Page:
During office hours, staff will continue to focus on live individual or small group Teams videoconferencing or phone meetings with all students. They will check in with kids (and you!) and answer questions related to work packets or materials that have been posted in Teams. Staff may record videos that students can access when convenient to your families. These videos may be used to: host Morning Meeting, present content to supplement or clarify information in the work packets, make announcements, organize student groups, and facilitate online asynchronous discussion forums. As a reminder, we are not engaging in synchronous/live whole or large group meetings or instruction at this time because of the equity challenges this presents for many in our community.

Talking to Kids About Coronavirus and the End of School

Below is a message from Ms. Brown, Ms. Nishimura, and Ms. Dewerd:


Hello all! We wanted to provide some guidance on how to talk to kids about the Coronavirus and school closure, for those who may need a little support.


First, be aware of where you are emotionally, with all of the changes that we are currently experiencing. It's ok to feel and show sadness. Much like we model desired behaviors, problem solving and coping in the classroom, this can be equally as effective at home. Amidst managing everything going on at home, try to take a moment to acknowledge how you feel.


Ask your kids what they are thinking or feeling and what are the questions they have. Acknowledge their feelings as well. Depending upon their age or development give them language for their feelings. "It really sounds like you're feeling (sad, disconnected from your friends, scared, nervous, angry, optimistic, confused, uncertain, etc.)" Let them know that's OK.


Stick to the facts when communicating about Covid19 (information provided by the CDC). Be sure to not overwhelm kids with too much information.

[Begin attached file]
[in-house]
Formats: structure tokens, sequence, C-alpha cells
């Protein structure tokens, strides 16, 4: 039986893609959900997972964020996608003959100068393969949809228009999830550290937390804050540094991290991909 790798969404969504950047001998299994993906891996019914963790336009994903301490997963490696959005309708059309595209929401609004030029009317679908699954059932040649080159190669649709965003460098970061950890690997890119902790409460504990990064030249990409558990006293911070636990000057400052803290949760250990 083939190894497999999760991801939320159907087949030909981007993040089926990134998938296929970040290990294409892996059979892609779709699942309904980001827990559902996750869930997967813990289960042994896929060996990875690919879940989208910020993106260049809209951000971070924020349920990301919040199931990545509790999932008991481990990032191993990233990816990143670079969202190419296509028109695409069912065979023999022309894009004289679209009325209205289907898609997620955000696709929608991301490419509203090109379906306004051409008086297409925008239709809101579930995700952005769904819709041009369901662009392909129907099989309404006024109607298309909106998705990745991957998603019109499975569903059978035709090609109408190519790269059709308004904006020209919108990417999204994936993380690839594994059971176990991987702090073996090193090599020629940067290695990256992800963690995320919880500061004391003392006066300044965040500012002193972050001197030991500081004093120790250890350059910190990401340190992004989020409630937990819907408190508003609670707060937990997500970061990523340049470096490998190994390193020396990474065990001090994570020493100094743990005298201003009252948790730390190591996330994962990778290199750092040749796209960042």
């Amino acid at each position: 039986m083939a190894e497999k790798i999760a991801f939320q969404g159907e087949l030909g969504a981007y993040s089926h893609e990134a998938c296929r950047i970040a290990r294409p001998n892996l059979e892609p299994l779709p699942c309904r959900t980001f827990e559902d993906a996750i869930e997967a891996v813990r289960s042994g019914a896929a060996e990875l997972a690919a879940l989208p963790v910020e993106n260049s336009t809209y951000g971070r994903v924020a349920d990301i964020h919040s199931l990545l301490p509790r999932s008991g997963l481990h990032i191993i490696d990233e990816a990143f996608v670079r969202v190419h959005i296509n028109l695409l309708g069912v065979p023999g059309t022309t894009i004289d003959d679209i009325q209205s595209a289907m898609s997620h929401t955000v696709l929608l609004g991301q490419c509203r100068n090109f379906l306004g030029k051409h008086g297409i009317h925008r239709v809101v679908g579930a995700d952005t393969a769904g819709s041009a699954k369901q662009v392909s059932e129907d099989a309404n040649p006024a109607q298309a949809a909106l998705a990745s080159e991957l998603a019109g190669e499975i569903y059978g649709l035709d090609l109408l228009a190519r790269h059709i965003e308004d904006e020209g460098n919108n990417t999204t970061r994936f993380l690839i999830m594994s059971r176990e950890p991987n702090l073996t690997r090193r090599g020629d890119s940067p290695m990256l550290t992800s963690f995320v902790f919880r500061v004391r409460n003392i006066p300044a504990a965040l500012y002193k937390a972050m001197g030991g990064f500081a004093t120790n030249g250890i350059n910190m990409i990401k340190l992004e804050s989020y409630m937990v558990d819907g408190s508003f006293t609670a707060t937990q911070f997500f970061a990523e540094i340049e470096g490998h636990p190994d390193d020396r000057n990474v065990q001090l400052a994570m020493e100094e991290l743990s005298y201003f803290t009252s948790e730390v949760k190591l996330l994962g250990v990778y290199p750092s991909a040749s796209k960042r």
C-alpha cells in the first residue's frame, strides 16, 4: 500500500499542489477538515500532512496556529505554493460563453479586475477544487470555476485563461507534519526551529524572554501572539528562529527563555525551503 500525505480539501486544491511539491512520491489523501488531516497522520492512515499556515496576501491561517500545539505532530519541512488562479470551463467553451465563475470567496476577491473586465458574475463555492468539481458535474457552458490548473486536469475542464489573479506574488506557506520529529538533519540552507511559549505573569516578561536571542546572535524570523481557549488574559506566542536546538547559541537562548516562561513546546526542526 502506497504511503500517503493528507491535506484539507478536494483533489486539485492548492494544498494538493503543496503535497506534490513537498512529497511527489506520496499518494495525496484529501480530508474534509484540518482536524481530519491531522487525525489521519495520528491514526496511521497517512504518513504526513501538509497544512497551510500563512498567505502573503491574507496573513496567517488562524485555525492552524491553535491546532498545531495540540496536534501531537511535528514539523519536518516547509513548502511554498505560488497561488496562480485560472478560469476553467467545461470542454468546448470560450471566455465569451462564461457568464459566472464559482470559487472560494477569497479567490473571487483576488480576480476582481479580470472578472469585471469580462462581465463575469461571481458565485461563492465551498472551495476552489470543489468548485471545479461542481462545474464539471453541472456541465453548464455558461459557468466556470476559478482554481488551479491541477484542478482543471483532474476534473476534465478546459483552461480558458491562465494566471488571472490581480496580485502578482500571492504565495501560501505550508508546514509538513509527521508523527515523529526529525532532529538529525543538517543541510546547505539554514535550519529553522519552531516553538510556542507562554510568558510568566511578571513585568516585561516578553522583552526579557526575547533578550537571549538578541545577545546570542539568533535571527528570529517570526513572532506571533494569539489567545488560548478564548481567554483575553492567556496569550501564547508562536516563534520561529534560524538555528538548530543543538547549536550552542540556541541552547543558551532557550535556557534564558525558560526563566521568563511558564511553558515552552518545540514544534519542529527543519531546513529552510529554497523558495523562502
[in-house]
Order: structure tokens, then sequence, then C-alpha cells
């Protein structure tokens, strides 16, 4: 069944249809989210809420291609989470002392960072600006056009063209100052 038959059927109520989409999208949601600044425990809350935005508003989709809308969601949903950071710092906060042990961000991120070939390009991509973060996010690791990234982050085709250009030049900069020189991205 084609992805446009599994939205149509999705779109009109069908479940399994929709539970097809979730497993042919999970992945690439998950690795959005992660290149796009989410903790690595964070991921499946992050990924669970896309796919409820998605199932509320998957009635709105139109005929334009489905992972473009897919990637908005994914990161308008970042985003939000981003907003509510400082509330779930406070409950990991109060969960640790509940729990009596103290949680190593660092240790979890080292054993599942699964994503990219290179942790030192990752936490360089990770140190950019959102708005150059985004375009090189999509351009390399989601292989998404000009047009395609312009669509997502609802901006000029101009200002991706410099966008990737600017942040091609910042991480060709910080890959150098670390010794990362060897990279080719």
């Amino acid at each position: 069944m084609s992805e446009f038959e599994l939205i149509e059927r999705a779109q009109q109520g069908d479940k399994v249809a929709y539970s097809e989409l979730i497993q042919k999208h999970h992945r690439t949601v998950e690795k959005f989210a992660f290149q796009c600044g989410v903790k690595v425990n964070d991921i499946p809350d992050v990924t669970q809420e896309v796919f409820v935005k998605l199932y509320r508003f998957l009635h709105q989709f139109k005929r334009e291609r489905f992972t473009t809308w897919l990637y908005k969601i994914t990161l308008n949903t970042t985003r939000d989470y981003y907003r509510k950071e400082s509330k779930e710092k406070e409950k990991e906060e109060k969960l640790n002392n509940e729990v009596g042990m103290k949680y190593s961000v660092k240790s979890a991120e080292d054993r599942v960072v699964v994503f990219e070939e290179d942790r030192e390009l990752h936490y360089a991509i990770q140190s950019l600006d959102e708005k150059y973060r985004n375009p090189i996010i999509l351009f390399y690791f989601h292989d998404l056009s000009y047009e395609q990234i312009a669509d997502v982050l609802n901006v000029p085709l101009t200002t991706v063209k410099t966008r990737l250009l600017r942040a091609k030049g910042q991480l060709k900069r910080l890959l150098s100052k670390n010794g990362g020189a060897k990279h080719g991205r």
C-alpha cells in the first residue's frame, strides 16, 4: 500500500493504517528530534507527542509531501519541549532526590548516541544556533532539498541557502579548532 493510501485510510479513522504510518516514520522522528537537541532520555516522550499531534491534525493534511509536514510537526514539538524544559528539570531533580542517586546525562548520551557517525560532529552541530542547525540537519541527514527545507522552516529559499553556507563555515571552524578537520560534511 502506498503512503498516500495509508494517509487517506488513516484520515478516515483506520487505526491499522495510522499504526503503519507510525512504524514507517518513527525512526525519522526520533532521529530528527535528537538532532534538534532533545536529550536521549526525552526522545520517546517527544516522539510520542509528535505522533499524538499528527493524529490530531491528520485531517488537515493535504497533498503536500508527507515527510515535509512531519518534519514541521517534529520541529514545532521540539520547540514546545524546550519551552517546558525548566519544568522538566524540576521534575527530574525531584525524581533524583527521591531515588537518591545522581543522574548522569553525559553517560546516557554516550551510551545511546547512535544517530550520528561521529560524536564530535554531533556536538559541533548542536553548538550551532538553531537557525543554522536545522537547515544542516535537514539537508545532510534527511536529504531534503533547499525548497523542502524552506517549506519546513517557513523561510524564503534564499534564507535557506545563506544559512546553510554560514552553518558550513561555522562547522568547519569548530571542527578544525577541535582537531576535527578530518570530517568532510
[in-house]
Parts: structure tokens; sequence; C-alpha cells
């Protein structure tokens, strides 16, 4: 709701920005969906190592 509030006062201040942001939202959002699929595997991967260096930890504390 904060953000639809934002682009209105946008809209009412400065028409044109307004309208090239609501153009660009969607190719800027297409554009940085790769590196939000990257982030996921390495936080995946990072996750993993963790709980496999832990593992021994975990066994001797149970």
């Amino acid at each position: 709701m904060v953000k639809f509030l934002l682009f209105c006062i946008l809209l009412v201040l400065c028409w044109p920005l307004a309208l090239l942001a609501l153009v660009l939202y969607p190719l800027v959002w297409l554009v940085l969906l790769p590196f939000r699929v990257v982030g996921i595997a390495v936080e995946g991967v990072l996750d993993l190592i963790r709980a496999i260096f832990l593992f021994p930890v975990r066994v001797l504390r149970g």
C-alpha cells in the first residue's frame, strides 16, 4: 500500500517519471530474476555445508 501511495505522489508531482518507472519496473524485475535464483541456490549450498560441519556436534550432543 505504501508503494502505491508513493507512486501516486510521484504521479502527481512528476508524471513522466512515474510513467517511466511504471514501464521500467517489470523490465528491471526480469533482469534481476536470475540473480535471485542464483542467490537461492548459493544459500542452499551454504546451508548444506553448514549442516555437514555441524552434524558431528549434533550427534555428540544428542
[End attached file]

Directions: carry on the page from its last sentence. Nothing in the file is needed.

It's ok to not have all the answers and to say "I am not sure about that." If it's something you can find out, let them know you will get back to them with an answer. If it's a question that may not have an answer, you can say "We don't know the answer to that yet but there are a lot of professionals working to better understand this illness and develop treatments."


When talking about school closure, build upon conversations you've already had about the importance of social distancing to maintain safety. Let them know that again, "there are many professionals who are gathering information every day to try to make the best decisions on our behalf. They (the professionals, lawmakers etc) have decided that the best way to keep kids, parents, and teachers safe is to close school for the rest of the school year. This decision is definitely making us all feel many different ways!" Ask them how it makes them feel. If all of their feelings are sad or negative, again, acknowledge that. Ask if they see any advantages or positives to the decision. If not, share some of the advantages: "we will be safer by staying home and have more family time." Talk to them about successes/ accomplishments that they or your family have already experienced during this time.